Acting like they’ll change is escape sabotage
Parents are responsible for protecting children from harm
References to how healthy parenting looks like
Not being allowed to be angry with your parents is psychological abuse
If parents want you to act way you did when you were little, they’re dangerous
Threats about how hard your life will be later on, are bad for you
Lack of continuity and ever-changing rules will cause anxiety
Forced obedience will lead you to abusive relationships
Parents acting like you’re a ‘bad' is a shame tactic to control you
There’s healthy and abusive ways to give children chores
Revisioning the past and insisting you remember it wrong is gaslighting
If your parents make you suicidal, they’re abusive
Parents threatening ‘they could be worse’ is abuse
Always assuming the worst intentions for your actions is wrong
Keeping children hostage in abuse is torture
If this hits home, also read Recognizing Abuse Masterlist
Free Trauma and Dissociation Books
This is the link to Google Drive folder containing these books. There is a list below of what is in the folder. Please consider reblogging so these resources are available.
Disclaimer: I have not read all of these to completion. I have not researched all the authors. Please do your own research if you have concerns.
Adult Children of Emotionally Immature Parents: How to Heal from Distant, Rejecting, or Self-Involved Parents by Lindsay C. Gibson
The Body Keeps the Score by Bessel van der Kolk MD
Complex PTSD: From Surviving to Thriving by Pete Walker
Complex PTSD Recovery Workbook by Kimberly Callis
Complex PTSD Workbook by Arielle Schwartz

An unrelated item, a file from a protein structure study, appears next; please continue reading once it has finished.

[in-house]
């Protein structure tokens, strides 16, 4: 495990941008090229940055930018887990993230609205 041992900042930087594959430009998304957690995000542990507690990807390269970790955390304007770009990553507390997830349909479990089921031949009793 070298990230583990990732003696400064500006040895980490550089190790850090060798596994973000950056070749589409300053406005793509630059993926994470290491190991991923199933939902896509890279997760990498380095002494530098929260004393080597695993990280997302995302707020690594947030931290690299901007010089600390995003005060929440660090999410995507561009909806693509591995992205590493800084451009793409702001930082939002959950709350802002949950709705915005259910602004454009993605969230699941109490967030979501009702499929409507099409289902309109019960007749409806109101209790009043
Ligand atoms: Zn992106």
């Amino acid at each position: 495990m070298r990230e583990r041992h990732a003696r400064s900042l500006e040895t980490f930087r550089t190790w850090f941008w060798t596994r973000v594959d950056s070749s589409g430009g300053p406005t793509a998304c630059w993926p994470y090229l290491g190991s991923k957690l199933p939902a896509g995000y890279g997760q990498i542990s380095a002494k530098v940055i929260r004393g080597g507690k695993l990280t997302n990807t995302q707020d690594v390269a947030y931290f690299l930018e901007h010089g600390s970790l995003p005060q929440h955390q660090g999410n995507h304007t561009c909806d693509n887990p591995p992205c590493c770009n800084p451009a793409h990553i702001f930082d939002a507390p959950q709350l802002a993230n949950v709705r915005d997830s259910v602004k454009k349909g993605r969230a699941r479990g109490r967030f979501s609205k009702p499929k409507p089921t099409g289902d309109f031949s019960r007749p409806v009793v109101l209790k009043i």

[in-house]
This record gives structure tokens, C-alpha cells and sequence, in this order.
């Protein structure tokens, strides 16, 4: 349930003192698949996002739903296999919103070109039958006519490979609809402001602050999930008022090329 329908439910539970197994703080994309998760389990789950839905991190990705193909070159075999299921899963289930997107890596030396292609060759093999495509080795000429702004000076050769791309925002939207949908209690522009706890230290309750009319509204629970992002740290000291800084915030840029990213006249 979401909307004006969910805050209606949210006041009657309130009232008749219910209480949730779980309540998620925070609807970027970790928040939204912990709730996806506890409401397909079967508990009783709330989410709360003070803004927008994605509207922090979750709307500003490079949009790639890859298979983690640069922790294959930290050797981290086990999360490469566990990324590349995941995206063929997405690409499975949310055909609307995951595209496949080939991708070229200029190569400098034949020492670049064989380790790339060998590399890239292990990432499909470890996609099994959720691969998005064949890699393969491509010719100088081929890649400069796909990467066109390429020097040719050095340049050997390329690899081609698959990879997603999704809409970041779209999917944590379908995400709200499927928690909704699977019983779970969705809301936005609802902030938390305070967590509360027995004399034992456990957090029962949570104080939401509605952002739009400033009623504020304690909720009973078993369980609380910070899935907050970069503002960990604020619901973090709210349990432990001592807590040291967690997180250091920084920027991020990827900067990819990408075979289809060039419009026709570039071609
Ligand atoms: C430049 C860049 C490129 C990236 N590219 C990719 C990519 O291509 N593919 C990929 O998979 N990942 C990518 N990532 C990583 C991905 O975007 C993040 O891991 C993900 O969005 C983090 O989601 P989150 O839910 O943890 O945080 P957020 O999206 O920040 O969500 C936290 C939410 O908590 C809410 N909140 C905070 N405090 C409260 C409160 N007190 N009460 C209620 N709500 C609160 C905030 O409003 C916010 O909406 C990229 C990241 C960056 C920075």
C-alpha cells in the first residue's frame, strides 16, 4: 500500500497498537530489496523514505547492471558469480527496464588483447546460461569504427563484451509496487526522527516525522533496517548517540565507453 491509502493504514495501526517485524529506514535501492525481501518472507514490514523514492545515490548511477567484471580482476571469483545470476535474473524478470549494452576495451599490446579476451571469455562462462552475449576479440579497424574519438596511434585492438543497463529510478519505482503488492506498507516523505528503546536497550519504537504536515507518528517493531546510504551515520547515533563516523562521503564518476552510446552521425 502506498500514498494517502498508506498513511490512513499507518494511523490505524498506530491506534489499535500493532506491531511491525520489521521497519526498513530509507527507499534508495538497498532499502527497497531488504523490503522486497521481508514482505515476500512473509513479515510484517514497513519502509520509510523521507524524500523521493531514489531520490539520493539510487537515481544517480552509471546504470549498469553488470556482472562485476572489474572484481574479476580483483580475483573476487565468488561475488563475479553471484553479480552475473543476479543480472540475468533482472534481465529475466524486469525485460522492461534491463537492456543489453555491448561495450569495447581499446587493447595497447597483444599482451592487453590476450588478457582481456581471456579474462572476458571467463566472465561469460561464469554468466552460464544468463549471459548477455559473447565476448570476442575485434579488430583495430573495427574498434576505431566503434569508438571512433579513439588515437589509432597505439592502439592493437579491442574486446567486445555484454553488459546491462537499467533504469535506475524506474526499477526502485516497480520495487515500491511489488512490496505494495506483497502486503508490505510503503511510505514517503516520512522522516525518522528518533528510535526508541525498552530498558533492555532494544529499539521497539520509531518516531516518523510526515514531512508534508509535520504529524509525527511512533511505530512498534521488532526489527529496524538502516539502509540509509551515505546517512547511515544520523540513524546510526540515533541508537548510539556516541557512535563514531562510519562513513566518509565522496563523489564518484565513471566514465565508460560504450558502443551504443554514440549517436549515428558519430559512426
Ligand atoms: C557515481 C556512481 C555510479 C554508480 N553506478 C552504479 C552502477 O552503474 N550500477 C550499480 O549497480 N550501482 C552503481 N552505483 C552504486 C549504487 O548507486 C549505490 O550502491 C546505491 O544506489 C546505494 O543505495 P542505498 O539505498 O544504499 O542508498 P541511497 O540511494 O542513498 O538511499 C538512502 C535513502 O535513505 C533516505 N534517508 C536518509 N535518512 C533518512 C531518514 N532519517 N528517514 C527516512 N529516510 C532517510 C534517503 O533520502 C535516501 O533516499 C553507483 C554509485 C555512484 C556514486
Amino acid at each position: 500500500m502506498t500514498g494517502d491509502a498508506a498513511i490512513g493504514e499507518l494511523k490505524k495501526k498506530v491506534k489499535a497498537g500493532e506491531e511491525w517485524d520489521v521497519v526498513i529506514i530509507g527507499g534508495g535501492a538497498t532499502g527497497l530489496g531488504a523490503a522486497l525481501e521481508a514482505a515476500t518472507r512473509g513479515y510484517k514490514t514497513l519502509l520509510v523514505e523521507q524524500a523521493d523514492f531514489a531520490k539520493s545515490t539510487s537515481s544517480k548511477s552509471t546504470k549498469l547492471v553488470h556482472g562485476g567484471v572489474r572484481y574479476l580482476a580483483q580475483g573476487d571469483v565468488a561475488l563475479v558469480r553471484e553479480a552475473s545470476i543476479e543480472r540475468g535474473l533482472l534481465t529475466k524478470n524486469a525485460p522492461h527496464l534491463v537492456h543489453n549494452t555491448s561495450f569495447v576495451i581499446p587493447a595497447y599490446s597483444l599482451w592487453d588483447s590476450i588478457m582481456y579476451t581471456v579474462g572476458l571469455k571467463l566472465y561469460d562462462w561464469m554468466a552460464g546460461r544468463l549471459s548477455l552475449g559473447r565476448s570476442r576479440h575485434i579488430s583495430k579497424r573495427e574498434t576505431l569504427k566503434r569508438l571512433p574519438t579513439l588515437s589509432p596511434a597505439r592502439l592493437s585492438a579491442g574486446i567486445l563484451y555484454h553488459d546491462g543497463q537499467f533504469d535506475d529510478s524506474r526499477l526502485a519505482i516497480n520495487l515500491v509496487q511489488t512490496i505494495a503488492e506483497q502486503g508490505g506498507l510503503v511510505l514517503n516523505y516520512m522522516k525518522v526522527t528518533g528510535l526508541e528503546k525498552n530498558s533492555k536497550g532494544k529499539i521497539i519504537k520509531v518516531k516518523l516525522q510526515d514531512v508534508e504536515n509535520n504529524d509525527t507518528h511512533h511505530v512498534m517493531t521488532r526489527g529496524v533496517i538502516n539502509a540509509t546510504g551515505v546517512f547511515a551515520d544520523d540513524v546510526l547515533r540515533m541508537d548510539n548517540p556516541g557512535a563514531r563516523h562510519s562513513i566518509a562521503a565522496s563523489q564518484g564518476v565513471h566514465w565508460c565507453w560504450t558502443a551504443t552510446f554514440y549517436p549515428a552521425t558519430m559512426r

Coping with Trauma-Related Dissociation by Suzette Boon, Kathy Steele, Onno van der Hart
EMDR Toolbox: Theory and Treatment of Complex PTSD and Dissociation by James Knipe
Emotional Incest Syndrome: What to Do When a Parent’s Love Rules Your Life by Patricia Love, Jo Robinson
Got Parts? An Insider’s Guide to Managing Life Successfully with Dissociative Identity Disorder by ATW
The Haunted Self by Onno Hart
Healing the Fragmented Selves of Trauma Survivors: Overcoming Internal Self Alienation by Janina Fisher
In an Unspoken Voice How the Body Releases Trauma and Restores Goodness by Peter A. Levine
Life After Trauma: A Workbook for Healing by Dena Rosenbloom, Mary Beth Williams, Barbara E. Watkins
Post-Traumatic Stress Disorder Sourcebook: A Guide to Healing, Recovery, and Growth by Glenn R. Schiraldi
The PTSD Workbook: Simple, Effective Techniques for Overcoming Traumatic Stress Symptoms by Mary Beth Williams, Soili Poijula
Rebuilding Shattered Lives: Treating Complex PTSD and Dissociative Disorders by James A. Chu
Running on Empty: Overcome Your Childhood Emotional Neglect by Jonice Webb, Christine Musello
Stoning Demons Book 1: Childhood Trauma is a Primer for Complex PTSD by Kimberly Callis
Stoning Demons Book 3: Physical Health and Complex PTSD by Kimberly Callis
The Stranger in the Mirror by Marlene Steinberg
Toxic Parents by Susan Forward, Craig Buck
Trauma and Recovery by Judith L. Herman
Trauma and the Body: A Sensorimotor Approach to Psychotherapy by Pat Ogden
Waking the Tiger Healing Trauma by Peter A. Levine
It's important to remember that, no matter what you were told growing up or whatever someone might be trying to convince you now, fighting is not a normal part of any relationship.
Differences in opinions are normal. Bad days are normal. Moments where you're irritated and tired and want space are normal. Having to sit down and talk something out is normal.
Shouting matches, insults, threats, arguments that last for hours, passive agression, purposely trying to hurt one another, these things are NOT normal or healthy.
This goes for every relationship. Family, romance, friends, peers, there is no kind of relationship where trying to tear the other person apart is okay.
Abusers will swear to you that it's impossible to have a relationship without blowing up at each other on the regular.
They are wrong.